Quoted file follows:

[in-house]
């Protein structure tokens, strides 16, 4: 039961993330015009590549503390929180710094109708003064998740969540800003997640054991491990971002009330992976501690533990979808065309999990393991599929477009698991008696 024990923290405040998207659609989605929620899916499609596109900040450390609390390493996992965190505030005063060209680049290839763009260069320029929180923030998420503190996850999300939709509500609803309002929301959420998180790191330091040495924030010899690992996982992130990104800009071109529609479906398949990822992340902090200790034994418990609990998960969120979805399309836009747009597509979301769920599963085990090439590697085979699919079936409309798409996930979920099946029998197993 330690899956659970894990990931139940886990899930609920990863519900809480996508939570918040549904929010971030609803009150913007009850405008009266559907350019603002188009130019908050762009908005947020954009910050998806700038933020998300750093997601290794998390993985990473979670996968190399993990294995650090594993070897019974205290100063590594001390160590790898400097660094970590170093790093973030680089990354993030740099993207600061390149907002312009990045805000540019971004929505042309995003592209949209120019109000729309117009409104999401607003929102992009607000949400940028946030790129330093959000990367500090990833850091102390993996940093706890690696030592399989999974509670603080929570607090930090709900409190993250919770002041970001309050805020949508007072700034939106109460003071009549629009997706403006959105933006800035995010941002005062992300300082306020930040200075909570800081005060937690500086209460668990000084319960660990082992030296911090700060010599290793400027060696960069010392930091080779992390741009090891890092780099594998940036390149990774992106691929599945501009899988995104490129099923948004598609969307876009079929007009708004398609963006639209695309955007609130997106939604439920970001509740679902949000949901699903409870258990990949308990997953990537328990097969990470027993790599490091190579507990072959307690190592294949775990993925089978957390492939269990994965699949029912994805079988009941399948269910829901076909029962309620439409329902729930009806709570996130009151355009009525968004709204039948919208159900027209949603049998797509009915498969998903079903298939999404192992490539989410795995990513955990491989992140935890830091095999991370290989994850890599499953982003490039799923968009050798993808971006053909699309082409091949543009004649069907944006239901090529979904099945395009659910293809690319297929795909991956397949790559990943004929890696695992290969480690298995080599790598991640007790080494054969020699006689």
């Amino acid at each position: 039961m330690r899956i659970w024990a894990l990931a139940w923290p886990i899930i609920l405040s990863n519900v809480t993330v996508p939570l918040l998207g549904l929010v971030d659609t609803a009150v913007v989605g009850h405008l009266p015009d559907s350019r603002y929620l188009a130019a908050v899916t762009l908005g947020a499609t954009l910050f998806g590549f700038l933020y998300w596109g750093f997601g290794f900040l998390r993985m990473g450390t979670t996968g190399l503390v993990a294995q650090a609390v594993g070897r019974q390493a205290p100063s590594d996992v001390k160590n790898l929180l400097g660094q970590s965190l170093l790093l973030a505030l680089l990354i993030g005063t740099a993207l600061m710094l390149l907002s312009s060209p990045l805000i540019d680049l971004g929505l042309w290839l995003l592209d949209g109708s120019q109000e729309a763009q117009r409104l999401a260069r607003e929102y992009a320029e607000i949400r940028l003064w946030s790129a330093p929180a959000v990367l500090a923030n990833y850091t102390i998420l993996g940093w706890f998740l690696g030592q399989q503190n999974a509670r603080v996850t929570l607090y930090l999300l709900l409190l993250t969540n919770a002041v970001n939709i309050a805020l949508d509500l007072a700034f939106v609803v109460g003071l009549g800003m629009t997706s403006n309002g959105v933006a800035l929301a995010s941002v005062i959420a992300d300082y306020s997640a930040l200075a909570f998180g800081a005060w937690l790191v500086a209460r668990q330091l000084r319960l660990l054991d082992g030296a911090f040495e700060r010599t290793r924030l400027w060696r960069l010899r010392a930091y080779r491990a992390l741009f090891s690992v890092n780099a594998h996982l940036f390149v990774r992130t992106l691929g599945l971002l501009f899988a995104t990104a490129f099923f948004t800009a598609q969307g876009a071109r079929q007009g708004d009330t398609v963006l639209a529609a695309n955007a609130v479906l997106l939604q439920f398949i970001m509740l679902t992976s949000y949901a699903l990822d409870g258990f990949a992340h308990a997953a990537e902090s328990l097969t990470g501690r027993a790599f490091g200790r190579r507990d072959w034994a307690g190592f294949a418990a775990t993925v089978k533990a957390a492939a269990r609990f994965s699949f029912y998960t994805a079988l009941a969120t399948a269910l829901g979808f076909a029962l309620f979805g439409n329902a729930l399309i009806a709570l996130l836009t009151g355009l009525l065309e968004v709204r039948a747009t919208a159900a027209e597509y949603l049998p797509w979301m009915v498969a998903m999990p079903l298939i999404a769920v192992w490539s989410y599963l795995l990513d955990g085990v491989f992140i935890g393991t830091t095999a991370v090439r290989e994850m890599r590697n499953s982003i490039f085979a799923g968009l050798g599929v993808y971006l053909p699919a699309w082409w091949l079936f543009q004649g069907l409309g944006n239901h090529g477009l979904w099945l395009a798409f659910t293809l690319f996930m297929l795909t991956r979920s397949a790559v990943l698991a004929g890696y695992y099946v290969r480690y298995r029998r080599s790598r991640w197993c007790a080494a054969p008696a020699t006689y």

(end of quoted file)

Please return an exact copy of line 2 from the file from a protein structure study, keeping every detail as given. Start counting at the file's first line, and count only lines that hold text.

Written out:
């Protein structure tokens, strides 16, 4: 039961993330015009590549503390929180710094109708003064998740969540800003997640054991491990971002009330992976501690533990979808065309999990393991599929477009698991008696 024990923290405040998207659609989605929620899916499609596109900040450390609390390493996992965190505030005063060209680049290839763009260069320029929180923030998420503190996850999300939709509500609803309002929301959420998180790191330091040495924030010899690992996982992130990104800009071109529609479906398949990822992340902090200790034994418990609990998960969120979805399309836009747009597509979301769920599963085990090439590697085979699919079936409309798409996930979920099946029998197993 330690899956659970894990990931139940886990899930609920990863519900809480996508939570918040549904929010971030609803009150913007009850405008009266559907350019603002188009130019908050762009908005947020954009910050998806700038933020998300750093997601290794998390993985990473979670996968190399993990294995650090594993070897019974205290100063590594001390160590790898400097660094970590170093790093973030680089990354993030740099993207600061390149907002312009990045805000540019971004929505042309995003592209949209120019109000729309117009409104999401607003929102992009607000949400940028946030790129330093959000990367500090990833850091102390993996940093706890690696030592399989999974509670603080929570607090930090709900409190993250919770002041970001309050805020949508007072700034939106109460003071009549629009997706403006959105933006800035995010941002005062992300300082306020930040200075909570800081005060937690500086209460668990000084319960660990082992030296911090700060010599290793400027060696960069010392930091080779992390741009090891890092780099594998940036390149990774992106691929599945501009899988995104490129099923948004598609969307876009079929007009708004398609963006639209695309955007609130997106939604439920970001509740679902949000949901699903409870258990990949308990997953990537328990097969990470027993790599490091190579507990072959307690190592294949775990993925089978957390492939269990994965699949029912994805079988009941399948269910829901076909029962309620439409329902729930009806709570996130009151355009009525968004709204039948919208159900027209949603049998797509009915498969998903079903298939999404192992490539989410795995990513955990491989992140935890830091095999991370290989994850890599499953982003490039799923968009050798993808971006053909699309082409091949543009004649069907944006239901090529979904099945395009659910293809690319297929795909991956397949790559990943004929890696695992290969480690298995080599790598991640007790080494054969020699006689």